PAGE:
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THE CONCLUSION OF THE LORD's PRAYER.
MATTH. vi. 13.-For thine is the kingdom, and the power, and the glory for ever.
E come now to the conclusion of the Lord's prayer,
which teacheth us, to take our encouragement in prayer from God only, and in our prayers to praise him, ascribing kingdom, power, and glory to him. And in testimony of our desire, and assurance to be heard, we say, Amen.'
In this conclusion three things are to be considered.
1. The connection thereof with the petitions.
1. Let us consider the connection of this conclusion with the petitions in the particle for; which shews it to contain arguments to be used in prayer for hearing : q. d. Lord, hear us, for the kingdom is thine, the power is thine, and the glory is thine; and teaches us, that when we pray, we should plead and pray, press our prayers, and enforce our petitions, with arguments and reasons, to be heard. I shall
1. The truth of it. 2. The reason of it.
First, I shall shew you the truth of this pleading. And that it is so, appears from;
1. The Lord himself's teaching us so to do, which shews it to be acceptable to him, since he himself directs us to it. We have the Mediator's direction for it in this pattern of prayer, petition 5. and conclusion. See also Luke xi. 5,-9. And the more of the Spirit that one has in prayer, he will have his mouth the more filled with arguments.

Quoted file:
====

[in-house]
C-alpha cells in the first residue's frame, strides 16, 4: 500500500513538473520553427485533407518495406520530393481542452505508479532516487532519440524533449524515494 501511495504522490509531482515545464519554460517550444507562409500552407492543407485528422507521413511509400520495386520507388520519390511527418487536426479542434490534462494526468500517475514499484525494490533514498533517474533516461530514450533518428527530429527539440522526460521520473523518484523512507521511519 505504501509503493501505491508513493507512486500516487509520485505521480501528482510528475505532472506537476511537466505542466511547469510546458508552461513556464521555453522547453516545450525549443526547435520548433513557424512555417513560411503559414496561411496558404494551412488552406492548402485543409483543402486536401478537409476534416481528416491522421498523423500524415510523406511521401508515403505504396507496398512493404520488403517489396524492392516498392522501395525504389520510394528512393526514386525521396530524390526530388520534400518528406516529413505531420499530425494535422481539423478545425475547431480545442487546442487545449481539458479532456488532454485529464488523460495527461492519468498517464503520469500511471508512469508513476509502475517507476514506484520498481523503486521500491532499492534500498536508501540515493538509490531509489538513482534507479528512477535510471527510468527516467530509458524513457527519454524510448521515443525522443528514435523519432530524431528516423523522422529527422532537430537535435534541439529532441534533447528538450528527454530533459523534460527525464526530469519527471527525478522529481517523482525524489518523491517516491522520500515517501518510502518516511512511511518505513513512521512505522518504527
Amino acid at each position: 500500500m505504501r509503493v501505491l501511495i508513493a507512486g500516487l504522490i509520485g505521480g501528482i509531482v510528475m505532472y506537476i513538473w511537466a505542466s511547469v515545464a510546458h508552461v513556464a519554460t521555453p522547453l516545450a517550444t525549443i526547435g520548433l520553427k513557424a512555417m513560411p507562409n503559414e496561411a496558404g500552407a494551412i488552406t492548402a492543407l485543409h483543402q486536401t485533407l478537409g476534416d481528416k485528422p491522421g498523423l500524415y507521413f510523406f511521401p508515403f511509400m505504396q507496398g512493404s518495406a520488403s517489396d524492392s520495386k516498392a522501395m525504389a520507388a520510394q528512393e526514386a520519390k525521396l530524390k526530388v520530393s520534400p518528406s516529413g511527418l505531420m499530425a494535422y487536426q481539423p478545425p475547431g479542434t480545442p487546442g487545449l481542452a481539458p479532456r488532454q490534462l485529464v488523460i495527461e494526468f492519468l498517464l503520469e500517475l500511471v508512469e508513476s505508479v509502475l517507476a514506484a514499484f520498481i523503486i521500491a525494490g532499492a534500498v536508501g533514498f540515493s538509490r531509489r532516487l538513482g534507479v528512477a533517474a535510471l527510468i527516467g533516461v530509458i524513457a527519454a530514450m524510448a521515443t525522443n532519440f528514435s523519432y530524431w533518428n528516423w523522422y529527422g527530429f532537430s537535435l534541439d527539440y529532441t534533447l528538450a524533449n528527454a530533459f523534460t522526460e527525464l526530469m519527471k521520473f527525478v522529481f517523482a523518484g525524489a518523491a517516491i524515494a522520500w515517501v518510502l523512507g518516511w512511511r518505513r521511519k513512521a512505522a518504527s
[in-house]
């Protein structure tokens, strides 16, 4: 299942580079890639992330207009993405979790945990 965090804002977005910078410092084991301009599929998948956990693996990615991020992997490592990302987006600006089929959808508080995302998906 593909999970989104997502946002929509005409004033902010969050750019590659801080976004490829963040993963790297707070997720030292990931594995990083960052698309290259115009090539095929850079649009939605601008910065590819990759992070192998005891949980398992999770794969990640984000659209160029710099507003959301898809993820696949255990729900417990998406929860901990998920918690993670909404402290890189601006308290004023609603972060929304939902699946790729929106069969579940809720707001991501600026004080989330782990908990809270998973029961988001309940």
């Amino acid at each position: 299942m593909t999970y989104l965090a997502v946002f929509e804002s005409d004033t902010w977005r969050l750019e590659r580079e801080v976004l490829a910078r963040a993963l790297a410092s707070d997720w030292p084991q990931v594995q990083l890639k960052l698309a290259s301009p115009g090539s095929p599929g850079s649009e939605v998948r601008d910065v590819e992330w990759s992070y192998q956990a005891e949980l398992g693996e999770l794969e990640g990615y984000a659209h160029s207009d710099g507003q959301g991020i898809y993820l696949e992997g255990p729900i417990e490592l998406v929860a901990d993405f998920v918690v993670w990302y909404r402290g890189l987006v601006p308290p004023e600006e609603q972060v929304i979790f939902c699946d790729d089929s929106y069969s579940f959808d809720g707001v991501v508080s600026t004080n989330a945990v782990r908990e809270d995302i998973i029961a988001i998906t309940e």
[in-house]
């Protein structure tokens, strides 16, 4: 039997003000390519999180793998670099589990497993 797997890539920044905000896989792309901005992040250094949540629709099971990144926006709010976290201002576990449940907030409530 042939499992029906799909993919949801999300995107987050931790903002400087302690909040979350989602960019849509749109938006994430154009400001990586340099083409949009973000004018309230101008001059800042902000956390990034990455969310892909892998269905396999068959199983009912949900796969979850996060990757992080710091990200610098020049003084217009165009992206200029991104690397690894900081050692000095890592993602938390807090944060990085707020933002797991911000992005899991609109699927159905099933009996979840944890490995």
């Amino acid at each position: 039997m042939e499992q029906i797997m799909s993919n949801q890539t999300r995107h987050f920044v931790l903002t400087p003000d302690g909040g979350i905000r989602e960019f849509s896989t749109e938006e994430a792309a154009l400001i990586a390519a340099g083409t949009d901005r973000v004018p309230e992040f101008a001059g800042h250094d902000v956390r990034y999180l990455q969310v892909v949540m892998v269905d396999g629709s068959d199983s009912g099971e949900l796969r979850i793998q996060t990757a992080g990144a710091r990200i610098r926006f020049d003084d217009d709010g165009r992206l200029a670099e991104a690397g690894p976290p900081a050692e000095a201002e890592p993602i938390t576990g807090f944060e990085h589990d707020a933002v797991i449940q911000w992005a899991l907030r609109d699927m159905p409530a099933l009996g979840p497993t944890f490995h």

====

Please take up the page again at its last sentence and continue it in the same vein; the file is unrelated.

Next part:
2. The practice of the saints. See how Moses pleads and reasons with God in prayer, Exod. xxxii. 11,-13. Lord why doth thy wrath wax hot against thy people, which thou hast brought forth out of the land of Egypt, with great power, and with a mighty hand? Wherefore should the Egyptians speak and say, for mischief did he bring them out, to slay them in the mountains, and to consume them from the face of the earth? Turn from thy fierce wrath, and repent of this evil against chy people. Remember Abraham, Isaac and Israel, thy servants, to whom thou swarest by thine own self, and saidst unto them, I will multiply your seed as the stars of heaven; and all this land that I have spoken of, will I give unto your seed, and they shall inherit it for ever. See also how Asa pleads, ? Chron. xiv, 11. 'Lord it is nething with thee to help, whether with many, or with them that have no power; help us, O Lord our God; for we rest on thee, and in thy name we go against this multitude : 0 Lord, thou art our God, let not man prevail against thee.' Job thought it a good way of praying, and longed to be at it, Job xxiii. 4. • I would fill my mouth with arguments,' says he. The woman of Canaan recovered her arguments, when they seemed to be answered, Matth, xy, 22, 27. Have mercy on me,' says she, O Lord, thou Son of David; my daughter is grievously vexed with a devil. But hé answered her not a word. And his disciples came and be. sought him, saying, Send her away, for she crieth after us, But he answered and said, I am not sent, but unto the lost sheep of the house of Israel. Then came she and worshipped him, saying, Lord, help me. But he answered and said, It is not meet to take the children's bread, and to cast it to dogs. And she said, Truth, Lord ; yet the dogs eat of the crumbs which fall from their master's table.'
3. The nature of the thing. In prayer men are upon business of the greatest weight, and outmost necessity, and should be in deep earnest in it; and ordinarily the Lord does not answer but to importunity. Is it not very natural in such a case to plead? Yea, what case can men be in that requires more importunate pleading, than that which relates to God's glory, and their everlasting felicity?